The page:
Local teenage scene in Fujairah
As reported by The National
On a recent Saturday evening, a group of Emirati break-dancers who call themselves the Crip Killers crew – named after a violent street gang that originated in Los Angeles – prepare to face off against local rivals.Lots of picture accompany the story.
As the bass of the Shop Boyz rap song Party Like a Rockstar thunders from the subwoofer speakers of a customised Honda Accord, a scrum of other hyped-up teenagers encircles the Crip Killers.
Wearing headbands, white trainers and jean shorts, they stare down the rival crew until one slender teenager steps into the circle shimmying his shoulders and performing headstands and front and back flips, the opening salvo in a dance battle.
“We want to be like Americans – but we can’t,” says Ali Abdullah, 18, an Emirati student at a military academy and member of the Crip Killers. “I only dance to hip hop – I love it.”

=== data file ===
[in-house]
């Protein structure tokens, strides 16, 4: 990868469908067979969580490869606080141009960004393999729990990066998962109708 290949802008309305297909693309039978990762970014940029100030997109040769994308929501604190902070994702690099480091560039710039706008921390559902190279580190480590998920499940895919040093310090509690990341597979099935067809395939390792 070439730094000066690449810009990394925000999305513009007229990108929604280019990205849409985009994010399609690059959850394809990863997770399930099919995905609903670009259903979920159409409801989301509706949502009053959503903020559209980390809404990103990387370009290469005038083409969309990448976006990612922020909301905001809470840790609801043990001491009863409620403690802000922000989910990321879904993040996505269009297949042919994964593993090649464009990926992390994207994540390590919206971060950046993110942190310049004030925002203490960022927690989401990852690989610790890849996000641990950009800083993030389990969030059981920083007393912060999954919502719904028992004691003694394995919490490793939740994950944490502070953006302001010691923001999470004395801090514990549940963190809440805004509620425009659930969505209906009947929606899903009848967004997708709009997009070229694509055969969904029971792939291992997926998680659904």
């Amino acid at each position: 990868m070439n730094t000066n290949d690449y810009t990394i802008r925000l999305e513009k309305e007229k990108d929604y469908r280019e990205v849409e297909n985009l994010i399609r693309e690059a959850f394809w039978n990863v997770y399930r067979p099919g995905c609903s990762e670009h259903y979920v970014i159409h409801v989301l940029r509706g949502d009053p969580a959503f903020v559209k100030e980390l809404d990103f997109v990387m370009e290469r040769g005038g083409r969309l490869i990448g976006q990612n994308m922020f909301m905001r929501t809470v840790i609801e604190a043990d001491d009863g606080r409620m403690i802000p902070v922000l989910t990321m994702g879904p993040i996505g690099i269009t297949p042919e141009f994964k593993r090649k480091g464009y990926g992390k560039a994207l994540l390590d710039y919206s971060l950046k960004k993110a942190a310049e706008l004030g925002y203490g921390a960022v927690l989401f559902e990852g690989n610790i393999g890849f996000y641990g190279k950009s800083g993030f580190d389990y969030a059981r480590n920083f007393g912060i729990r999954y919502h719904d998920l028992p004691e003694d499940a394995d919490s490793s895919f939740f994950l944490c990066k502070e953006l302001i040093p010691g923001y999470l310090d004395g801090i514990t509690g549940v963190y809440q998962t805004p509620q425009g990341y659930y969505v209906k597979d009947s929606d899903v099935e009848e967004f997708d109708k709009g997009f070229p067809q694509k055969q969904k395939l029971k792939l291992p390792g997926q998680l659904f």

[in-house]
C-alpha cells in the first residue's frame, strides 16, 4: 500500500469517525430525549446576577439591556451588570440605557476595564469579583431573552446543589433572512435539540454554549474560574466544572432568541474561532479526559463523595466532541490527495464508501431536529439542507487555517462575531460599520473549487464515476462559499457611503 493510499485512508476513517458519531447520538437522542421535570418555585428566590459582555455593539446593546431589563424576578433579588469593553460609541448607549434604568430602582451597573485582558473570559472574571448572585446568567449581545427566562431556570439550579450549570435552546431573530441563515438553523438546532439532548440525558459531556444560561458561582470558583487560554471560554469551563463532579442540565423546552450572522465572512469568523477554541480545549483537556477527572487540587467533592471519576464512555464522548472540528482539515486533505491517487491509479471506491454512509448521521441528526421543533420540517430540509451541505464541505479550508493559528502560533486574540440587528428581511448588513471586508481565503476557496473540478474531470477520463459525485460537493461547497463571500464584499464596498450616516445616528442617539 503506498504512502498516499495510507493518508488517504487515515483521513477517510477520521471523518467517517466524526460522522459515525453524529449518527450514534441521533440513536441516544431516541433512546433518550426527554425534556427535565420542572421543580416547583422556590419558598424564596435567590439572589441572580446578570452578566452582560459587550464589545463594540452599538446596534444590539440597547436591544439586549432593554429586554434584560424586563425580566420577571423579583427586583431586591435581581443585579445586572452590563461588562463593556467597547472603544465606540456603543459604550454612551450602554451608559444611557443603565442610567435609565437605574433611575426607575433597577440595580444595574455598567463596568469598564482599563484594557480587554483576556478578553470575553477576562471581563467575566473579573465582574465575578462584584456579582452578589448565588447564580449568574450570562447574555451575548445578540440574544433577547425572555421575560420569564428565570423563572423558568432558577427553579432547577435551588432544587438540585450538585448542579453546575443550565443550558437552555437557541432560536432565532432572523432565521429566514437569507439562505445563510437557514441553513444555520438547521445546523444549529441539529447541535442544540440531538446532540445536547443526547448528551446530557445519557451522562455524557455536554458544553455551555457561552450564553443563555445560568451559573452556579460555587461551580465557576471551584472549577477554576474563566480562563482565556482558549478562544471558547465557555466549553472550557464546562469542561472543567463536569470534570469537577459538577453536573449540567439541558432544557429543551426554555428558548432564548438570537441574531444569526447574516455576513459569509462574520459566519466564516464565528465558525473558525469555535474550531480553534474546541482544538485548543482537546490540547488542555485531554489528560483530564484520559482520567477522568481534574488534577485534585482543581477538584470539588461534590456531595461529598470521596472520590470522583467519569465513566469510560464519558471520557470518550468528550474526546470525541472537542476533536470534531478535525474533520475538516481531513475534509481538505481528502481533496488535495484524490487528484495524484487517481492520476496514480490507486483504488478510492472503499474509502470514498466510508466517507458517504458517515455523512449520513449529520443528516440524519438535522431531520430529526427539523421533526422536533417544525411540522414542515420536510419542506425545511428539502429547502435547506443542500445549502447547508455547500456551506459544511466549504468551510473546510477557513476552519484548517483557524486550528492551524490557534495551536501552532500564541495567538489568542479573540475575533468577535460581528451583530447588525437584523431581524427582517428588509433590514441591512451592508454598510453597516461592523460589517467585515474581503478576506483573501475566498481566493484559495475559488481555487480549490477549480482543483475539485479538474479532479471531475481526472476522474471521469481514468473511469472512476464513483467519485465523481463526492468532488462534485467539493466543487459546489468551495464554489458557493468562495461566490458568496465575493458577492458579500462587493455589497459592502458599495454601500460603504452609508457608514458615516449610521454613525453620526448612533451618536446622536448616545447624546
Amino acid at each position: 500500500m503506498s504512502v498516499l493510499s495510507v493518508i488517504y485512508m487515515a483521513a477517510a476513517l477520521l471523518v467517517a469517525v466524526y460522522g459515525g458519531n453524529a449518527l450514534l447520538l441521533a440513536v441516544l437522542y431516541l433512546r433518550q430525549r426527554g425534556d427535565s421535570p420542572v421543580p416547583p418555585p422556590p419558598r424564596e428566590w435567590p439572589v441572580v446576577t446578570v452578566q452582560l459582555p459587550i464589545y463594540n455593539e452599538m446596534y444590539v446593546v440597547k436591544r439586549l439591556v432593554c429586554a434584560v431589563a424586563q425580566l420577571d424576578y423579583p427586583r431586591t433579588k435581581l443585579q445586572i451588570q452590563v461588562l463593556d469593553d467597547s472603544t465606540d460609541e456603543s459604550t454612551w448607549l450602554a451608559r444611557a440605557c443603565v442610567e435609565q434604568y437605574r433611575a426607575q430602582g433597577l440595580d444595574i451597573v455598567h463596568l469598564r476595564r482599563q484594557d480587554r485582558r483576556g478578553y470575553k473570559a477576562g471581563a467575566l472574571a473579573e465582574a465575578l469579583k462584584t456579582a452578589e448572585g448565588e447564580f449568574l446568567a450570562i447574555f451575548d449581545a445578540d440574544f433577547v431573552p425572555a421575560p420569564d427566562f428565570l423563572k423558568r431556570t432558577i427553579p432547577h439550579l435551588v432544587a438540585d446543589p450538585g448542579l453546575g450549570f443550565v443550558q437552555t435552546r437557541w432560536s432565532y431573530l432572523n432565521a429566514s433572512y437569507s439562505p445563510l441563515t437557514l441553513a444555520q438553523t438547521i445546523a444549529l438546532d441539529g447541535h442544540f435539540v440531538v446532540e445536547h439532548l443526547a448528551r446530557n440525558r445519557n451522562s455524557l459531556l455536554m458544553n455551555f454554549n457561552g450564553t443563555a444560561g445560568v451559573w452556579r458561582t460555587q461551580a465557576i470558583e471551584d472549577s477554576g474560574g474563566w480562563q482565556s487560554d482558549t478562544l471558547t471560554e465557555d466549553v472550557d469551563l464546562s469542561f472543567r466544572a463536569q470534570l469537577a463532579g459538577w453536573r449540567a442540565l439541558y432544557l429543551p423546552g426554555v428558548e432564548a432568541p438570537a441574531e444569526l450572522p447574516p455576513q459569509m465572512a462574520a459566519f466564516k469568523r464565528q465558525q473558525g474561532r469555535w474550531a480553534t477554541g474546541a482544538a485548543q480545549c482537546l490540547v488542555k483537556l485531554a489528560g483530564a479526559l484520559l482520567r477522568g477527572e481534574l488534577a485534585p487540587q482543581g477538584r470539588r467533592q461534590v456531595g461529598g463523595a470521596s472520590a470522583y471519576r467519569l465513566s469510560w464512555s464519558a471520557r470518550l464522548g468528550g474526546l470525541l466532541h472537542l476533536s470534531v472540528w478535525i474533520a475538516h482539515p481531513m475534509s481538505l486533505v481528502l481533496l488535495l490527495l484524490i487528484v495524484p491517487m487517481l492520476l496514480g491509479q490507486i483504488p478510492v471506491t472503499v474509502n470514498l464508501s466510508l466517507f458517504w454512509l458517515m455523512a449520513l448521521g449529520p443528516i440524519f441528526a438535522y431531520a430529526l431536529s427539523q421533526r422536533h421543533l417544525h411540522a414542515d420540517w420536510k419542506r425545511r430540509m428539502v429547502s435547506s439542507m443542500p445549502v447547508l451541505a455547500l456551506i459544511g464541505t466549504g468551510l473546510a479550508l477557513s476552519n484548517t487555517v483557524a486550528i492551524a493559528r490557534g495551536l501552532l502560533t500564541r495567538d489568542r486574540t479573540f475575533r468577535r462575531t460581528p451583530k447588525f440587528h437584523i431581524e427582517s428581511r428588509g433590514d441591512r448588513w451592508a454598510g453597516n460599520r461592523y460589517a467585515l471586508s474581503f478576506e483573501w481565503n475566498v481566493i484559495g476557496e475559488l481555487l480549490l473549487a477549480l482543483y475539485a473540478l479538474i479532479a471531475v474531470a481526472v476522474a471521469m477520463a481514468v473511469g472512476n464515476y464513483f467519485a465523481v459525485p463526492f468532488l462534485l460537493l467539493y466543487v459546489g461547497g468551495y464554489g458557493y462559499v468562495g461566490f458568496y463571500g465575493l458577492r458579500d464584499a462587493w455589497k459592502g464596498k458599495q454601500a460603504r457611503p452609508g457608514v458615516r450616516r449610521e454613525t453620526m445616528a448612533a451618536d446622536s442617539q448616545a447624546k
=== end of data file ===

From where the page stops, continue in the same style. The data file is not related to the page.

A dancer from the opposing crew, Mohammed Hamdan, 17, a former gymnast, steals the show with high-flying back flips.
Although kids from all backgrounds take part, there is general agreement in the crowd that the Emirati dancers are best. “They’re better than me, man, they’re better,” Abdullah, 15, an Iraqi, says ruefully after the other dancers race off in their expensive Hummers and sport utility vehicles.
As Khamis looks on, a group of teenagers walks by wearing bright yellow T-shirts emblazoned with silver dollar bill signs.
“Wearing those kinds of clothes is comfortable for them,” Khamis says. “But trust me, when they’re 18, they’ll go back to wearing kanduras.”
According to the twentysomething generation of Emirati men, however, something odd is happening to their break-dancing younger brothers.